Worth Getting To?

Below is an excerpt from a travel story written by Amy Virshup in the Sunday, January 13 edition of the New York Times.
In her article, the author provides some tips for getting a good deal on a family holiday.
She writes:
"Rule No. 1: Don’t pay for chic you’re not going to use, which means we don’t even look at places like Aspen, with their gilded prices. The sashimi may be incomparable at Matsuhisa, but let’s face it, my child really doesn’t care.
"Rule No. 2: Fly as little as possible. The more planes you take, and the smaller the final airport, the more you’re likely to pay. That took mountains like Steamboat and Crested Butte with their diminutive local airports and less-frequent nonstop service off our list."
I know I don’t like to pay big-time prices for getting into our local airport, but apparently, word’s getting around that flights into Gunnison can cause sticker shock.
Ms. Virshup goes on to explain that ski resorts with big base area developments are cheaper for families because rooms are plentiful. She writes that she found plenty of ski areas that fit with all of her criteria. Her family eventually went to Copper Mountain and spent less than $3,000 on the five-night trip. Crested Butte didn’t even make the cut to be weighed as an option.
Two main issues seemed to play into Ms. Virshup’s decision not to research Crested Butte—one, our flight schedule and two, the cost of the plane tickets.
Last winter, the regional airport received five United Express propeller planes into Gunnison each day from Denver, along with a weekend jet from the Mile High City. We also had the same daily flight from Dallas on American Airlines.  But with last winter’s flights 61 percent full on average, the Gunnison Valley Rural Transportation Authority (RTA) was forced to make hefty payments to the airlines to offset their losses and the airlines cut our flight schedule.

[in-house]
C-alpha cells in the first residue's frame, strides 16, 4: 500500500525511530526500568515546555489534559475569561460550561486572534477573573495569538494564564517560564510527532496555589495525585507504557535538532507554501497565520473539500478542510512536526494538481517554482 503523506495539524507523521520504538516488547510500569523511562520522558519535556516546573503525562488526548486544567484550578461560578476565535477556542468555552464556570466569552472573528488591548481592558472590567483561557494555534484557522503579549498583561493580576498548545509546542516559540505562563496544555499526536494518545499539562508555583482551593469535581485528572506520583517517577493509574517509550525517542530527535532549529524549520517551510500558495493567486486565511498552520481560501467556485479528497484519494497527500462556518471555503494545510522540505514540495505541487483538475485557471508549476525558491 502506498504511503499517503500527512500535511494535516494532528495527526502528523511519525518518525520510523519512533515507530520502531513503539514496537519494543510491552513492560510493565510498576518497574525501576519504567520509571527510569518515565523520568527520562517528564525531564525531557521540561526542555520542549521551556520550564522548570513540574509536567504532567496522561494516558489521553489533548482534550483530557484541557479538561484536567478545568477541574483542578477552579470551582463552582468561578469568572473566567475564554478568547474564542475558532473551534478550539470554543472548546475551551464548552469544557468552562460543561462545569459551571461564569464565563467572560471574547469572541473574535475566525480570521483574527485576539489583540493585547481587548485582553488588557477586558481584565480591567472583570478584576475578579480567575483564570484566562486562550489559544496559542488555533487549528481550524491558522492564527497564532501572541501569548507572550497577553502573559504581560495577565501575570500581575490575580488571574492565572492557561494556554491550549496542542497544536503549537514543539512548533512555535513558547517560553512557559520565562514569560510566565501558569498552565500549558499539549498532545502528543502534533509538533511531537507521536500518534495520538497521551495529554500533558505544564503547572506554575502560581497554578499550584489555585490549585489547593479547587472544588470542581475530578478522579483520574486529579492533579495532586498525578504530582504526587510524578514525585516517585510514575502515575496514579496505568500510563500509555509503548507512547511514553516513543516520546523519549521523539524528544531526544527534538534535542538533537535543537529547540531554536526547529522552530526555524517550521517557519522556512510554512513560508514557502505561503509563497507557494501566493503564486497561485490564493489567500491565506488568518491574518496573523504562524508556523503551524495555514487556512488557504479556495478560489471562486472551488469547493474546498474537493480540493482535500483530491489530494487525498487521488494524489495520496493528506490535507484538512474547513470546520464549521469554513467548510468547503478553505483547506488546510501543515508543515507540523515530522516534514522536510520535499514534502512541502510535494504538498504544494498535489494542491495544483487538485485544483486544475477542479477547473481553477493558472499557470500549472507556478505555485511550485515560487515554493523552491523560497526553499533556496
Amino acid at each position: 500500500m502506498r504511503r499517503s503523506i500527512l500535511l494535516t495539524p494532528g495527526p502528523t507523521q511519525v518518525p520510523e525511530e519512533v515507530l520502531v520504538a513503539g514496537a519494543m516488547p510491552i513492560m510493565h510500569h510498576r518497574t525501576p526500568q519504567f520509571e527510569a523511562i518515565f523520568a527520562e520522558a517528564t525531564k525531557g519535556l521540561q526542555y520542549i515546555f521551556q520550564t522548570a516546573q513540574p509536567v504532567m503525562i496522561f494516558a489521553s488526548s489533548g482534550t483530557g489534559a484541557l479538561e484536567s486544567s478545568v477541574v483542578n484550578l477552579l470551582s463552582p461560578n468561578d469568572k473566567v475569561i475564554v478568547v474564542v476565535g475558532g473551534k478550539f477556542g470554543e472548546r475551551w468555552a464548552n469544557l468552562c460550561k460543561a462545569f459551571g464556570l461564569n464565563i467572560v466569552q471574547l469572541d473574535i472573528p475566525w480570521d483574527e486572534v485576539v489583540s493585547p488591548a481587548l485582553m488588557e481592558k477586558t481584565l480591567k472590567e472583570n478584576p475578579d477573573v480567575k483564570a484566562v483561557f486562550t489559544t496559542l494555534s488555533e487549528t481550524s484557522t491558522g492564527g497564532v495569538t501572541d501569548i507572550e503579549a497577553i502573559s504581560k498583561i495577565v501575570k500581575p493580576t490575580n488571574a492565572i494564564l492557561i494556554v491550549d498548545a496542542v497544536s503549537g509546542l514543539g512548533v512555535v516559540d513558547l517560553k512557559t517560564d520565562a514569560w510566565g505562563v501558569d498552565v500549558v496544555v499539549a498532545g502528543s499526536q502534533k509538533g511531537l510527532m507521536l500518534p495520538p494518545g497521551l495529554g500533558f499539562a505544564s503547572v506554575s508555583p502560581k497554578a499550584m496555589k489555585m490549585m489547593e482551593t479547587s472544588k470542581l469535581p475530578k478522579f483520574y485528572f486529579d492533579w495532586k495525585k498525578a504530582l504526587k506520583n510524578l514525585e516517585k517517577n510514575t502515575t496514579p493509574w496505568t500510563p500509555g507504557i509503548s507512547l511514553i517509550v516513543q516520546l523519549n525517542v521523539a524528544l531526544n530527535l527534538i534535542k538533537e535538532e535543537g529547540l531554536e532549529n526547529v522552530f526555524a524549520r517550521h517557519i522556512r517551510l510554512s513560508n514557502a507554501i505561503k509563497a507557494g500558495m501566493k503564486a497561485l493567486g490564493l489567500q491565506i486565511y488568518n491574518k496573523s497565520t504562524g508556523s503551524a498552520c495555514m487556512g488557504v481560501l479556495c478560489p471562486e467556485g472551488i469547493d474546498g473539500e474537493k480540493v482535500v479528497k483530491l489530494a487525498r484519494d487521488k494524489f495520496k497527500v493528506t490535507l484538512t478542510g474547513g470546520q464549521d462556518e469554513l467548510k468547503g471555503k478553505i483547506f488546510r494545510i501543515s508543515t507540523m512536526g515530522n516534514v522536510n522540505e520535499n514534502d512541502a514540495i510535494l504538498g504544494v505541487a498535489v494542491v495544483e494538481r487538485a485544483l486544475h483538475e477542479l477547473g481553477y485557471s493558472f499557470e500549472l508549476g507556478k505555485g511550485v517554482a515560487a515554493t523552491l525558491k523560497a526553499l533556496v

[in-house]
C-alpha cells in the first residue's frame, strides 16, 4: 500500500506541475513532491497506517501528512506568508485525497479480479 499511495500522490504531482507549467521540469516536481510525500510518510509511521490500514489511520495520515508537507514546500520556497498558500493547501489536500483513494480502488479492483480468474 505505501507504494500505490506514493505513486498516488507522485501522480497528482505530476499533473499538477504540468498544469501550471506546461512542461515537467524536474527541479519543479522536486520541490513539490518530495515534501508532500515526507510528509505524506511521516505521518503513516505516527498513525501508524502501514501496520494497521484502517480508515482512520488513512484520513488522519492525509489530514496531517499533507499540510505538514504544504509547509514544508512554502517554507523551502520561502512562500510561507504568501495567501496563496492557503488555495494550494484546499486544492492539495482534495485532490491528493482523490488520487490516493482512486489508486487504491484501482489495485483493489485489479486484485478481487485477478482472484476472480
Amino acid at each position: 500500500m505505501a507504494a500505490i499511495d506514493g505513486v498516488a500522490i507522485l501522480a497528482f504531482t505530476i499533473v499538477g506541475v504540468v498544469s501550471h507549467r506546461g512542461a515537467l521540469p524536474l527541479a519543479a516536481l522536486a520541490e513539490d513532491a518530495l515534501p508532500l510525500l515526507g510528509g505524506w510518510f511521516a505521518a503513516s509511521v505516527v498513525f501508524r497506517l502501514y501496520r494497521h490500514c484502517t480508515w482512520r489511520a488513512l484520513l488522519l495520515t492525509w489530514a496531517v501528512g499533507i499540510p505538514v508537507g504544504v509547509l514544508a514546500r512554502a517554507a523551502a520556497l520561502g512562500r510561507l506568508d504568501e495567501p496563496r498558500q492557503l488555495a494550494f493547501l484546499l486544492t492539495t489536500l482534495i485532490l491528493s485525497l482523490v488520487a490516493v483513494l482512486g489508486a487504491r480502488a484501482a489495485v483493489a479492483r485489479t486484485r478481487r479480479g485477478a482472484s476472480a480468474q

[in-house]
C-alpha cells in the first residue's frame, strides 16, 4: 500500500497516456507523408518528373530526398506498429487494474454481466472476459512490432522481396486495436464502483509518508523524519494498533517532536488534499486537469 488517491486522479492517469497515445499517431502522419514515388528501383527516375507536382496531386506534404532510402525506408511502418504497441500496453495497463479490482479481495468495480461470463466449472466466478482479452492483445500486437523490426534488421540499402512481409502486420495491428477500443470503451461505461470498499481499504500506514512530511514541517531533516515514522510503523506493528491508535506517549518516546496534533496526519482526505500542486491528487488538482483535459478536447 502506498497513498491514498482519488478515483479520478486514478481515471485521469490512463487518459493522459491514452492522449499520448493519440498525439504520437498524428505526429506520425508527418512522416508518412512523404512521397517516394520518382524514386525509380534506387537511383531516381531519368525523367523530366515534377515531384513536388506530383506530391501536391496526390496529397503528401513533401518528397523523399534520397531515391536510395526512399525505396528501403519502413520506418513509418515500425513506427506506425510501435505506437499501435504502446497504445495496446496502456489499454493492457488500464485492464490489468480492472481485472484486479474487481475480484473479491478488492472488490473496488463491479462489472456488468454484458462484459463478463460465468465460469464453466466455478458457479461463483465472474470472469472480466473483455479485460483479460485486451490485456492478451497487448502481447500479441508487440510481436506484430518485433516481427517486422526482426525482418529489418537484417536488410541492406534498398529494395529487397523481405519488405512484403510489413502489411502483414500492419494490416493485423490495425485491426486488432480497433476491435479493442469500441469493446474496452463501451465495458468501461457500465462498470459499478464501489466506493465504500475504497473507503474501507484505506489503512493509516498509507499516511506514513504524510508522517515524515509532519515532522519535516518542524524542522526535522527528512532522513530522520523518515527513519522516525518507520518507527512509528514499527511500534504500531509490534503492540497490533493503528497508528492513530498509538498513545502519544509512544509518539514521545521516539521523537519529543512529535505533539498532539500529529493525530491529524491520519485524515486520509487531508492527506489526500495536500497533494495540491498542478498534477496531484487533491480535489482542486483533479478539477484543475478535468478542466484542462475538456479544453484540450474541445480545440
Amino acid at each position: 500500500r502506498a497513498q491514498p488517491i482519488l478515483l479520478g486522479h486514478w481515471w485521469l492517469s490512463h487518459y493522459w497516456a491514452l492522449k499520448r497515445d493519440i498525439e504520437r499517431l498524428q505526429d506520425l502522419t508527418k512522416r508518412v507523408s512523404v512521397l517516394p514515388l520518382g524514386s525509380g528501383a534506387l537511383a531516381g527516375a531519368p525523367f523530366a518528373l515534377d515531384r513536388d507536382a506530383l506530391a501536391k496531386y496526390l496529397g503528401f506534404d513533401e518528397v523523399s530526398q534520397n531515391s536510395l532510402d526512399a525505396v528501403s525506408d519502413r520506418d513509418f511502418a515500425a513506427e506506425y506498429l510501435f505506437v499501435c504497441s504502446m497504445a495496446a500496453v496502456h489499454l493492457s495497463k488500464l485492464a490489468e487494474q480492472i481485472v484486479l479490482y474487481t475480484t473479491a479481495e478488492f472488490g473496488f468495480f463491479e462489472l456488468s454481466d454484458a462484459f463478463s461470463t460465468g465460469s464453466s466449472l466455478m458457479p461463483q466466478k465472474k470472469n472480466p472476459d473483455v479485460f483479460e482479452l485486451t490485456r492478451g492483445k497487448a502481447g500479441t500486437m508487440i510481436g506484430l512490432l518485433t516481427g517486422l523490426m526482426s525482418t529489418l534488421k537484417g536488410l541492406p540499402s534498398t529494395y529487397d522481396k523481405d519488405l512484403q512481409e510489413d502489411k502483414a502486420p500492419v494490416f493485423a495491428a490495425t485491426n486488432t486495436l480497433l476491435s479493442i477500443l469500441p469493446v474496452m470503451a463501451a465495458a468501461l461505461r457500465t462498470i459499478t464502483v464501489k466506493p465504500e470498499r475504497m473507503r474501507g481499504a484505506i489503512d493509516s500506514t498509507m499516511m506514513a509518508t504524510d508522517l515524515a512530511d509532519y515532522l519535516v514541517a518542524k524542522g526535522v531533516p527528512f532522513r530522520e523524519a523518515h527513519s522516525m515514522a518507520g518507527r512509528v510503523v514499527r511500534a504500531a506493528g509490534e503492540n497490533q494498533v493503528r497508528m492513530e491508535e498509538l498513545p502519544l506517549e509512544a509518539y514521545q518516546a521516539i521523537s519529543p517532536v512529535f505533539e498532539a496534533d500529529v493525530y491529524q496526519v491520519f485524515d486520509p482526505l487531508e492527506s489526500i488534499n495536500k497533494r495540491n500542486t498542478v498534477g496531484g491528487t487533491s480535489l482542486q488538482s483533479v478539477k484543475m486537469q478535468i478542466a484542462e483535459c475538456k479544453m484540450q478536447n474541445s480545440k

This winter, the RTA managed to negotiate for three planes into the Gunnison-Crested Butte Regional Airport daily—two jets going to and from Denver and the third traveling between Gunnison and Dallas.
So how are we doing in the quest to improve demand and get our flight schedule back up to par? The answer appears to be okay.
As of January 2, 2008, the airlines had sold 20,459 seats into our regional airport for the 2007-2008 ski season, down slightly from 23,021 seats sold as of January 10 the previous year. The good news is that with fewer seats available, our load factor (otherwise known as the percentage of filled seats versus empty ones) is 48 percent for the season, up from 44 percent this time last year. And here’s a highlight: The United Airlines jet from Denver ran at 81 percent of capacity during December, up significantly from 2006.
Are these increases in load factors enough to entice more flights into the airport next season? No one can predict where we’ll end up with the President’s Day weekend and spring break still ahead of us. But in October 2007, RTA director Scott Truex told the Crested Butte News that the goal was to have 70 percent load factors to expand the service. The only thing that will guarantee more flights is significant increases in the number of seats sold.
On to Ms. Virshup’s second point: flights into these small airports are expensive.
A couple of months back, John Norton made the point that the airlines had essentially told us that we need to improve demand for air service—and they would not help in those efforts by reducing prices. Norton also wrote that the price tags for flights here are not out of line with other Colorado mountain destinations. He found flights into Gunnison for $612/$440 for weeklong and weekend trips—with similar price tags to Steamboat and Telluride. In a similar study this week, I came up with comparable results.
How do we change the perception that our flights are expensive and not worth the bother? This is the million-dollar question and I don’t have the answer. But I hope that someone comes up with one soon.
It doesn’t matter so much that one New York Times reporter took us off her list—the worry is how many other families will follow suit and take their dollars to seemingly more convenient locations.
-Aleesha Towns

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